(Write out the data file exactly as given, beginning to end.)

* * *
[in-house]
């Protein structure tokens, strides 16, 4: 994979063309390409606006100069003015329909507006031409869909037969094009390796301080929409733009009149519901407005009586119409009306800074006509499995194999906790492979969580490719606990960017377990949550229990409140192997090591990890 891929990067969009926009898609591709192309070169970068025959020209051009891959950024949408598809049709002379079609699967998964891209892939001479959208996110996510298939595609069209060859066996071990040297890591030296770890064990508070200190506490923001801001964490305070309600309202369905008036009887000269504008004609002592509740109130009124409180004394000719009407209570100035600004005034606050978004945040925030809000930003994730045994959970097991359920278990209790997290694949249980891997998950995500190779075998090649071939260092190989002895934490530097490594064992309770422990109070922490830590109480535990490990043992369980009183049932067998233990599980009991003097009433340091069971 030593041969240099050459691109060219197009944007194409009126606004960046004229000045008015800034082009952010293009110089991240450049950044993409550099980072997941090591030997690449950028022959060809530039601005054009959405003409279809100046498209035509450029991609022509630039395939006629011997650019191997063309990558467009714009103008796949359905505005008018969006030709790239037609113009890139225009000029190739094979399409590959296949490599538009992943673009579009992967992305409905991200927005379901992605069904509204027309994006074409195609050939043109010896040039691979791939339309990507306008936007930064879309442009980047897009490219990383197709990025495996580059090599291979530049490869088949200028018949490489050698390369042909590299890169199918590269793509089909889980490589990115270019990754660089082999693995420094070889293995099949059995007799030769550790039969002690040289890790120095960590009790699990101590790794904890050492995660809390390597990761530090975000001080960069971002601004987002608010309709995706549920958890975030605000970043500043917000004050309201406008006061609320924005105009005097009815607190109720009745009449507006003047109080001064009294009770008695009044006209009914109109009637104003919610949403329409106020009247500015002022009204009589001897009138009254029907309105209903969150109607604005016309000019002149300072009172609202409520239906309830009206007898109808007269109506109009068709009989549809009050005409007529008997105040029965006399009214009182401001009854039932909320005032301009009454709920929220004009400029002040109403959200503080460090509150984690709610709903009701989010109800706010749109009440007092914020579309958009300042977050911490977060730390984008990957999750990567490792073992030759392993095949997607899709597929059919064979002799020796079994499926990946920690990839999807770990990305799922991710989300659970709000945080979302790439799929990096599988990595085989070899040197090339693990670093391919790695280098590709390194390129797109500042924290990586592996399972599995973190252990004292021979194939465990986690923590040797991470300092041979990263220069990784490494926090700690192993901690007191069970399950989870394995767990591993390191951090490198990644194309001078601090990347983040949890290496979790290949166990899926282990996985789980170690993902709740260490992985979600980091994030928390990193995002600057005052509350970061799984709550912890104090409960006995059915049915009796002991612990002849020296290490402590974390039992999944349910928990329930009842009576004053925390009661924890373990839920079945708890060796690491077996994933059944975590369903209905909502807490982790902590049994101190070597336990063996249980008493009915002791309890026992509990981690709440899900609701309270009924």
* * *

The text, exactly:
[in-house]
């Protein structure tokens, strides 16, 4: 994979063309390409606006100069003015329909507006031409869909037969094009390796301080929409733009009149519901407005009586119409009306800074006509499995194999906790492979969580490719606990960017377990949550229990409140192997090591990890 891929990067969009926009898609591709192309070169970068025959020209051009891959950024949408598809049709002379079609699967998964891209892939001479959208996110996510298939595609069209060859066996071990040297890591030296770890064990508070200190506490923001801001964490305070309600309202369905008036009887000269504008004609002592509740109130009124409180004394000719009407209570100035600004005034606050978004945040925030809000930003994730045994959970097991359920278990209790997290694949249980891997998950995500190779075998090649071939260092190989002895934490530097490594064992309770422990109070922490830590109480535990490990043992369980009183049932067998233990599980009991003097009433340091069971 030593041969240099050459691109060219197009944007194409009126606004960046004229000045008015800034082009952010293009110089991240450049950044993409550099980072997941090591030997690449950028022959060809530039601005054009959405003409279809100046498209035509450029991609022509630039395939006629011997650019191997063309990558467009714009103008796949359905505005008018969006030709790239037609113009890139225009000029190739094979399409590959296949490599538009992943673009579009992967992305409905991200927005379901992605069904509204027309994006074409195609050939043109010896040039691979791939339309990507306008936007930064879309442009980047897009490219990383197709990025495996580059090599291979530049490869088949200028018949490489050698390369042909590299890169199918590269793509089909889980490589990115270019990754660089082999693995420094070889293995099949059995007799030769550790039969002690040289890790120095960590009790699990101590790794904890050492995660809390390597990761530090975000001080960069971002601004987002608010309709995706549920958890975030605000970043500043917000004050309201406008006061609320924005105009005097009815607190109720009745009449507006003047109080001064009294009770008695009044006209009914109109009637104003919610949403329409106020009247500015002022009204009589001897009138009254029907309105209903969150109607604005016309000019002149300072009172609202409520239906309830009206007898109808007269109506109009068709009989549809009050005409007529008997105040029965006399009214009182401001009854039932909320005032301009009454709920929220004009400029002040109403959200503080460090509150984690709610709903009701989010109800706010749109009440007092914020579309958009300042977050911490977060730390984008990957999750990567490792073992030759392993095949997607899709597929059919064979002799020796079994499926990946920690990839999807770990990305799922991710989300659970709000945080979302790439799929990096599988990595085989070899040197090339693990670093391919790695280098590709390194390129797109500042924290990586592996399972599995973190252990004292021979194939465990986690923590040797991470300092041979990263220069990784490494926090700690192993901690007191069970399950989870394995767990591993390191951090490198990644194309001078601090990347983040949890290496979790290949166990899926282990996985789980170690993902709740260490992985979600980091994030928390990193995002600057005052509350970061799984709550912890104090409960006995059915049915009796002991612990002849020296290490402590974390039992999944349910928990329930009842009576004053925390009661924890373990839920079945708890060796690491077996994933059944975590369903209905909502807490982790902590049994101190070597336990063996249980008493009915002791309890026992509990981690709440899900609701309270009924």